Catoosa County officials marginally approved a vehicle purchase for the county manager’s office despite reluctance from two commissioners and criticism from the public.
During the Board of Commissioner’s meeting on Feb. 5, the board awarded an out-of-town bid for the new SUV after multiple residents questioned the purchase in the public appearances portion of the meeting.
Former commissioner Ray Johnson was the first to offer advice.
“I do hope y’all reconsider about this car and really think it through” Johnson said.
Resident Cherise Miller, who also serves on the library’s board of trustees, said the purchase is unnecessary.
“I presume this vehicle is for the county manager since that department is the one requesting it,” Miller said. “To my knowledge, we have never purchased a special vehicle for any other county manager. Why are we doing it now? The county should not be wasting money by purchasing new, expensive vehicles for anyone in our county government. I know that there must be other cars in the county available for the county manager to drive.”
When the vehicle purchase came up on the agenda, Public Works Projects Inspector Jeremy Bryson presented the bid recommendation to the board.
“We had an invitation to bid back in January for a Ford Edge or Explorer,” Bryson said. “The bids were opened on Jan. 31. We received several bids and after everything was evaluated and taken into account, the staff is recommending King Ford from Murphy, N.C., for a 2019 Ford Edge in the amount of $41,485.”
Commissioner Jim Cutler inquired about potential issues with some dealerships not having the vehicle readily available. Bryson confirmed that some of the 2019 models simply aren’t available right now.
“There’s an issue. They’re not manufacturing some of the 2019s for some time, so there are some issues with availability on some of those,” Bryson said.
Chairman Steven Henry explained the county’s preference to go with a Ford vehicle.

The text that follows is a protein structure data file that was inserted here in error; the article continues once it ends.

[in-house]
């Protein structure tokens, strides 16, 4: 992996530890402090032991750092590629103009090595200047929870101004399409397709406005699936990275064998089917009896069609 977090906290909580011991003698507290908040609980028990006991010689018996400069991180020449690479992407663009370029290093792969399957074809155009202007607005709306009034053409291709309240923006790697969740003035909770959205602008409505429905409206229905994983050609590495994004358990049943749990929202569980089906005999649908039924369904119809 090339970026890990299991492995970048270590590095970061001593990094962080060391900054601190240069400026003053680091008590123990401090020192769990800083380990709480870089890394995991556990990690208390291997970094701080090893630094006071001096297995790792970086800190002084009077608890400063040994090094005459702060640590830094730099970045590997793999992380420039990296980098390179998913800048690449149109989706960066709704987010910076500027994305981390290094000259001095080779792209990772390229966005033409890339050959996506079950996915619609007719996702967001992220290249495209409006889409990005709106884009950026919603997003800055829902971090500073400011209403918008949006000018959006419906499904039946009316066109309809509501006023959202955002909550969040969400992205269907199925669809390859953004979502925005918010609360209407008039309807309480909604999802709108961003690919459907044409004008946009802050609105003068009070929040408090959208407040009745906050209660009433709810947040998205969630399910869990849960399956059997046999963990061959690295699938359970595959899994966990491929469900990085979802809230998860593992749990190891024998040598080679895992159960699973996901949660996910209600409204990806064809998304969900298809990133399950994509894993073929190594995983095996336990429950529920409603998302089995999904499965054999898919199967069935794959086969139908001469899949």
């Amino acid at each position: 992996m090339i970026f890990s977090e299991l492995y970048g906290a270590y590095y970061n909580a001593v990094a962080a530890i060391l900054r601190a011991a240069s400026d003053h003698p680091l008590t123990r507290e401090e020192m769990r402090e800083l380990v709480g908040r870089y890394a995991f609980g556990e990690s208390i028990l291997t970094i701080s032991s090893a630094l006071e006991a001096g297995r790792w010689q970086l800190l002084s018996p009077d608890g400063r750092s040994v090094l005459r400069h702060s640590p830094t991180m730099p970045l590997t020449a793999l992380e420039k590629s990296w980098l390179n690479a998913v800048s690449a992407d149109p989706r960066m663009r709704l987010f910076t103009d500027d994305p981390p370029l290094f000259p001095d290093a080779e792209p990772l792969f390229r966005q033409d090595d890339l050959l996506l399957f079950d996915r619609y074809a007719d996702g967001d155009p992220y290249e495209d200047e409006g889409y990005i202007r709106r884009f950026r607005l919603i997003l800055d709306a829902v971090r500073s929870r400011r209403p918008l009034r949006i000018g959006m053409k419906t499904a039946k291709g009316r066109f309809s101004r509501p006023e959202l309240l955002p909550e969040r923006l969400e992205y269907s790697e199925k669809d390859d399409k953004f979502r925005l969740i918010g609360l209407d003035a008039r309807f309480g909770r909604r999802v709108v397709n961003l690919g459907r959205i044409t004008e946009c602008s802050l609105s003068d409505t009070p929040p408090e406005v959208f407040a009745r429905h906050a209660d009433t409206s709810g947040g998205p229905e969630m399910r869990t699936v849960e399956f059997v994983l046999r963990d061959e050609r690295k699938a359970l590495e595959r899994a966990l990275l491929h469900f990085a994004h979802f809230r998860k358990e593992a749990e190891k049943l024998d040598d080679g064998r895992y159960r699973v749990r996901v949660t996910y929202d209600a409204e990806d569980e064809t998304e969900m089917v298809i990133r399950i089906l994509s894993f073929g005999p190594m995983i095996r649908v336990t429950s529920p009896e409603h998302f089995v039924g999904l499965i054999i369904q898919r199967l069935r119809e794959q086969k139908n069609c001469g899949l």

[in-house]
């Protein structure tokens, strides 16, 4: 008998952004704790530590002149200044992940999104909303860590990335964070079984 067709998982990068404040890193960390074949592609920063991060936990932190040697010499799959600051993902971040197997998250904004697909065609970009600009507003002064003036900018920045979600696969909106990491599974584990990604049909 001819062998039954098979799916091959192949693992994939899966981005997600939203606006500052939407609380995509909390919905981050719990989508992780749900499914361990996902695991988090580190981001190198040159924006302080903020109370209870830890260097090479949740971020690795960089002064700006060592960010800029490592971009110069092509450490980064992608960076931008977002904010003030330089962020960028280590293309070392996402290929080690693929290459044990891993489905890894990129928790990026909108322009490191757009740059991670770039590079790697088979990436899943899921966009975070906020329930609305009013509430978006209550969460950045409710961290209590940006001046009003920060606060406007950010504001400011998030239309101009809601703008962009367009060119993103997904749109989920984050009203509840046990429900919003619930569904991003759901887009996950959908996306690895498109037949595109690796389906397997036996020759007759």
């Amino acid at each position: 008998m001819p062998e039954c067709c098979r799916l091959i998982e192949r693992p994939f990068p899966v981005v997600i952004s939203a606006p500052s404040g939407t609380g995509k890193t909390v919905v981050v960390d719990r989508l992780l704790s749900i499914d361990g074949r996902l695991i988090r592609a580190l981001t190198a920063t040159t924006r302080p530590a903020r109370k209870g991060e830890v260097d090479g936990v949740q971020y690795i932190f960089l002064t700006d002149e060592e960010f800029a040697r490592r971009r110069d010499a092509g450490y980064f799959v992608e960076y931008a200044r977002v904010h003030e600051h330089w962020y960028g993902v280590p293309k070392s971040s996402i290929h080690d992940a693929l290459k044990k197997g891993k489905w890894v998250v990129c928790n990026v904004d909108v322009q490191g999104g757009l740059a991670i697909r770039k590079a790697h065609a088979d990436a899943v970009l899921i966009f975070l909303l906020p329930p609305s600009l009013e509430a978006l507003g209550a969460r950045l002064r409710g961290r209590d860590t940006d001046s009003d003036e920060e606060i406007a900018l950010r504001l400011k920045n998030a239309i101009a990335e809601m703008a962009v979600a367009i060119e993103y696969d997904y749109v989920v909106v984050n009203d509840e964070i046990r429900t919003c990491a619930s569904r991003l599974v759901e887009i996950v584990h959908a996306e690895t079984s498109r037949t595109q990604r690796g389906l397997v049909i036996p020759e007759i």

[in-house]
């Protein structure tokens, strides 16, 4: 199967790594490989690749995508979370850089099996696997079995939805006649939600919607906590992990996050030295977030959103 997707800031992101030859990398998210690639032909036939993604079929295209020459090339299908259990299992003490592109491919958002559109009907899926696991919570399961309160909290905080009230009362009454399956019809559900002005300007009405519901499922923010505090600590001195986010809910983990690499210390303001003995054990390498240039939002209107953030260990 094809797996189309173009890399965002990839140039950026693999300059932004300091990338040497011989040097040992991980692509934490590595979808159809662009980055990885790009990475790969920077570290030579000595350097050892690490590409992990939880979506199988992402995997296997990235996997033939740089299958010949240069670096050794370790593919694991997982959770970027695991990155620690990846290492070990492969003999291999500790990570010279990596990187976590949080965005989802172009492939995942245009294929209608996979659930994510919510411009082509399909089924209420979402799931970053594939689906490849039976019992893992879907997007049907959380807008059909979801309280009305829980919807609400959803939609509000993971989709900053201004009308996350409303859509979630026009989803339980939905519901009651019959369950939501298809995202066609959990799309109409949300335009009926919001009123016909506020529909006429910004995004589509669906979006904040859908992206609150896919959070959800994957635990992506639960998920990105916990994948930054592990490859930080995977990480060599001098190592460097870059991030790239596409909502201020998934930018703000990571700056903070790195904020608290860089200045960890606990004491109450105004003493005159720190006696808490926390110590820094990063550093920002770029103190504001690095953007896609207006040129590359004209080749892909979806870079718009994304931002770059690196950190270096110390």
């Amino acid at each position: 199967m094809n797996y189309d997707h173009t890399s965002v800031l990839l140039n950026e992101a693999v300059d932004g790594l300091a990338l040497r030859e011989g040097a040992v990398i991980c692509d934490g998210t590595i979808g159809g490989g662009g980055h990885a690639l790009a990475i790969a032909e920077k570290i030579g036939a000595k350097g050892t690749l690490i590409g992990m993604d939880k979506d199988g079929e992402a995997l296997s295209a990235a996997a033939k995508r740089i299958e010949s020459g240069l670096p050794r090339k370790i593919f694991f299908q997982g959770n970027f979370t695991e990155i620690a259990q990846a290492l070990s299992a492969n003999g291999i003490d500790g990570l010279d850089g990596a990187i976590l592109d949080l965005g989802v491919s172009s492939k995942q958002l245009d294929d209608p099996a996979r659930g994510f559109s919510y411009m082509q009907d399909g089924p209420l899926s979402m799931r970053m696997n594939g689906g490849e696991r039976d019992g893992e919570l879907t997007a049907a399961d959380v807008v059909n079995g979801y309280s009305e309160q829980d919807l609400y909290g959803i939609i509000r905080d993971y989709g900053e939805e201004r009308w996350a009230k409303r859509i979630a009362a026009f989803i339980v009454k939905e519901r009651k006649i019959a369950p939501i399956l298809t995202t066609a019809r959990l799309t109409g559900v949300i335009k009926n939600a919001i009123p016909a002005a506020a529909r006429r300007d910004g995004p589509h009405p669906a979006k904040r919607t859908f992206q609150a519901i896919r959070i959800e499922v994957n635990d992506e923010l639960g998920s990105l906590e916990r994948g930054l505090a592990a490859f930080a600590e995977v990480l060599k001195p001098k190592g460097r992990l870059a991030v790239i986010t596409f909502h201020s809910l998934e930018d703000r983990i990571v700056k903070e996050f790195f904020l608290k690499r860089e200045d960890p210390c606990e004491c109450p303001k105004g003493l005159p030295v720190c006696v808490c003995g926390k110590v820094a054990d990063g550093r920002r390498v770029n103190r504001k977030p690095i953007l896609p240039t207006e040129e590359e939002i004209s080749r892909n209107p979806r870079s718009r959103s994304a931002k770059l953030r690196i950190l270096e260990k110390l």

“We want to try to stay with one Ford manufacturer because we have better service,” Henry said.
Bryson added that the overwhelming majority of county vehicles are Fords.
“Most of our fleet is Ford,” Bryson said. “So everything we have inventory-wise … we don’t have to have specialized equipment, computer software, certified mechanics, things along those lines. It’s more practical to stay within the same vendor. We do all of our own fleet maintenance in house.”
Chairman Henry asked for a role call vote, at which time he and Commissioners Jeff Long and Jim Cutler voted yes, while newly elected Commissioners Charlie Stephens and Chuck Harris voted no.
When new County Manager Alisha Vaughn was hired in September, County Attorney Chad Young pointed out that one of the only real differences between Vaughn’s contract and that of her predecessor, Jim Walker, was that she would not have a monthly “take home” vehicle allowance.
“There is no vehicle allowance in this one,” Young said Sept. 4. “She’s able to use a county car while she’s here for county business, but not to drive back and forth to home.”
Resident George Battersby added that he personally didn’t have a problem with the vehicle purchase since the previous county manager received a monthly vehicle allowance.
“A guy that shouldn’t have even been here, you gave him a car allowance of $500 a month, which more than covered a $40,000 car,” Battersby said.